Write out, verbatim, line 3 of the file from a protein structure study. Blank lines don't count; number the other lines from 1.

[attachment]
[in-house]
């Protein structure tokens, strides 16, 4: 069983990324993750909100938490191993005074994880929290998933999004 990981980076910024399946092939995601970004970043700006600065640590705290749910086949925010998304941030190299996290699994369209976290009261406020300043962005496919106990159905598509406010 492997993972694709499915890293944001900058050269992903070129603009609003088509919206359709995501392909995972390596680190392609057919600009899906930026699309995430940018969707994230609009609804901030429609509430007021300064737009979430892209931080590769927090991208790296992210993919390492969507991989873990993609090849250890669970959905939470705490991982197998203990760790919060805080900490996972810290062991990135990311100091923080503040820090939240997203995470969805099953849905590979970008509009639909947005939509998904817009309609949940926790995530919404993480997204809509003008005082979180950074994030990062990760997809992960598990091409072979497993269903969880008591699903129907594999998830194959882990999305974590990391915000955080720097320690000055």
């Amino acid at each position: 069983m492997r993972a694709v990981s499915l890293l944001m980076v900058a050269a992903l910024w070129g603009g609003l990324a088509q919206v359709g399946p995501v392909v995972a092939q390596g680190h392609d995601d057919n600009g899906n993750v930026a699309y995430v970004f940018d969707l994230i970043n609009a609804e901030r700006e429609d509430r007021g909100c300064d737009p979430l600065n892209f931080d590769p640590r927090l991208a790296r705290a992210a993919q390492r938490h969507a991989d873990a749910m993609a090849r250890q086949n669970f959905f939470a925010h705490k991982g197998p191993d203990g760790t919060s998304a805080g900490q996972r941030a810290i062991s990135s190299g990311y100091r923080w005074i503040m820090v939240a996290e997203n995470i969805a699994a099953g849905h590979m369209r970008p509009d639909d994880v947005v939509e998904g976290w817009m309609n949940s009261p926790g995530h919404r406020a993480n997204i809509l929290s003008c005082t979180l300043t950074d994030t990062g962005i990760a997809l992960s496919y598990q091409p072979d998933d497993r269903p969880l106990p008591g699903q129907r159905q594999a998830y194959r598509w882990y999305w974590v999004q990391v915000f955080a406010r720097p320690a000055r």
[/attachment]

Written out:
């Amino acid at each position: 069983m492997r993972a694709v990981s499915l890293l944001m980076v900058a050269a992903l910024w070129g603009g609003l990324a088509q919206v359709g399946p995501v392909v995972a092939q390596g680190h392609d995601d057919n600009g899906n993750v930026a699309y995430v970004f940018d969707l994230i970043n609009a609804e901030r700006e429609d509430r007021g909100c300064d737009p979430l600065n892209f931080d590769p640590r927090l991208a790296r705290a992210a993919q390492r938490h969507a991989d873990a749910m993609a090849r250890q086949n669970f959905f939470a925010h705490k991982g197998p191993d203990g760790t919060s998304a805080g900490q996972r941030a810290i062991s990135s190299g990311y100091r923080w005074i503040m820090v939240a996290e997203n995470i969805a699994a099953g849905h590979m369209r970008p509009d639909d994880v947005v939509e998904g976290w817009m309609n949940s009261p926790g995530h919404r406020a993480n997204i809509l929290s003008c005082t979180l300043t950074d994030t990062g962005i990760a997809l992960s496919y598990q091409p072979d998933d497993r269903p969880l106990p008591g699903q129907r159905q594999a998830y194959r598509w882990y999305w974590v999004q990391v915000f955080a406010r720097p320690a000055r």